First, the bees are left as they are overnight before being transferred to a small temporary hive.
Some days later they are placed in a bigger hive with more racks.
Far too soon to see the next stage but I was curious as to how the honey is separated from the honeycomb. One whole side of the waxy structure is carefully cut away with a sharp knife to expose the honey in the honey cells. Then, the racks are placed one or several at a time in the manual spinning contraption shown below. The honey spins out and is left at the bottom of the bucket for collection. Fascinating.
Back to the foraging. I gave the above a lot of attention because many people have asked me if, during my year eating solely wild and foraged food, I’d be eating honey? My answer has always been that if I knew how to capture a wild swarm and had somebody to instruct me in the art of bee keeping then perhaps I would. Nevertheless, I have always added, not only have I never seen a wild swarm, even if I were so lucky I would not know what to do. Well……
Not being vegan I need not address the issue of honey consumption that divides some of them. Is it or isn’t it a vegan product? I mention veganism simple because for the first month of this wild year my diet will in fact be 100% vegan. To that end I will not be ravenously gorging on pots of honey a la John Lewis-Stemple (The Wild Life – A Year of Living on Wild Food) nor, again a la Lewis-Stemple, will I be roaming the land with a shot gun in an orgy of hunting and butchering. For me the predominant interest is in the utilization of plants in creative ways that can bring forth their full culinary versatility and varied sustenance.
Over the past few days I’ve made a couple of different soups – 15 portions of each. The first one is rose hip soup. These where rehydrated from my dried stores. I boiled 15 kg (their fresh weight).
Once cool enough to handle the cooked pulp was pushed through a sieve to leave the seeds.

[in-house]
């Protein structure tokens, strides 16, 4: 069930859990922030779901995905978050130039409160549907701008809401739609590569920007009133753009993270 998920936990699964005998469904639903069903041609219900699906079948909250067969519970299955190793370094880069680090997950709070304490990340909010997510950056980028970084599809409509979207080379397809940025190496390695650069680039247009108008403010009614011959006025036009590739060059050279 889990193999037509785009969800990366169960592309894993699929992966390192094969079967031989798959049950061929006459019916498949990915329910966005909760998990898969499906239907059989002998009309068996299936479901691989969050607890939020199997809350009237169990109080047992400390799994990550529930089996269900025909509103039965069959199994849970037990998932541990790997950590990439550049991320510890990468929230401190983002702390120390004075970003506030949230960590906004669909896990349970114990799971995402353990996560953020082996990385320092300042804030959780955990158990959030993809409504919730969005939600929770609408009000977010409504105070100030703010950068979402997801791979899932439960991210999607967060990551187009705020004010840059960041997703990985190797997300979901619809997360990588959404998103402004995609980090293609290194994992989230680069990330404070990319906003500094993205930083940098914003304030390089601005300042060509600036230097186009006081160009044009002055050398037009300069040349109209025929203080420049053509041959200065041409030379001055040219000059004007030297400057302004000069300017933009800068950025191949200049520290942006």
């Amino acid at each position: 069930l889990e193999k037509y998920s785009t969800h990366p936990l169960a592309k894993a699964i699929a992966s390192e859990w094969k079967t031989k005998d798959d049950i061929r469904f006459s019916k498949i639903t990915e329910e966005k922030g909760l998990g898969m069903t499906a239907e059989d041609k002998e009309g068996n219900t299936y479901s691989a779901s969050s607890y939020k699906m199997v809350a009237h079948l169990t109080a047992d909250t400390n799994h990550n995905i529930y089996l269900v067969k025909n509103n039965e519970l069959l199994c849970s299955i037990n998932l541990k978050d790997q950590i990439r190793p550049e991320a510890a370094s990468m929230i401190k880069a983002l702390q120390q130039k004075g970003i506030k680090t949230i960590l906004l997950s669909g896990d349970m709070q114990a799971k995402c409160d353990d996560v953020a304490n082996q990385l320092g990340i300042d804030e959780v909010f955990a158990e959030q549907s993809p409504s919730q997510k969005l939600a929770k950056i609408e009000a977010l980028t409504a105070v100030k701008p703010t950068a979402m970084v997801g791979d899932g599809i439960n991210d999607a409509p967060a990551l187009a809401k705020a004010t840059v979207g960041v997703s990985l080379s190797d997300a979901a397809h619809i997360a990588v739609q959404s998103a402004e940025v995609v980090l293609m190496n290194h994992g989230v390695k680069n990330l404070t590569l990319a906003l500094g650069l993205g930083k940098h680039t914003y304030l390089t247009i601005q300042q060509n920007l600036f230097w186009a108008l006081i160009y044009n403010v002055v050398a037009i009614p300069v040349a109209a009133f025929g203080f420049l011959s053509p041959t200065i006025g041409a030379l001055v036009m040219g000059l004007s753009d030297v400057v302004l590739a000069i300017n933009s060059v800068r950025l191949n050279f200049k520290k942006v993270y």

Nevertheless, for the first time I decided not to further strain this as to do so in order to remove the hairs would also remove the lovely pulp. Instead I added 2 kg of wave exposed seabeet roots.
Below the root can be seen in cross-section.
These were boiled in spring water for 30 minutes. And mixed with 300g of cooked and blended wild garlic bulbs.
A large handful of Herne Bay sea salt was added. To be mixed in when serving I prepared some dittander flower seasoning.
The one I’ve just made is the nearest equivalent I could come up with but using only wild sourced ingredients. Indeed, much of what I’ll be doing will involve trying to adapt more conventional recipes to 100% wild/foraged versions.
Then came my first disaster: Seaweed soup.
Seaweed soup in itself is fine but a combination of dulse, laver, kelp, carragheen and serrated wrack seaweeds proved impossible for my liquidizer to cope with. Consequently, after cooking the above seaweeds, I was forced to chuck them on the compost heap and start again. At least I did manage to squeeze out all the liquid after cooking for a few hours in spring water. This became the stock base for my second attempt. On that ocassion I gathered about one kilo of each seaweed, sun-dried them until crisp before grinding them to a powder. This I mixed with a combination of spring and sea water and cooked together with 1.5 kg of burdock root.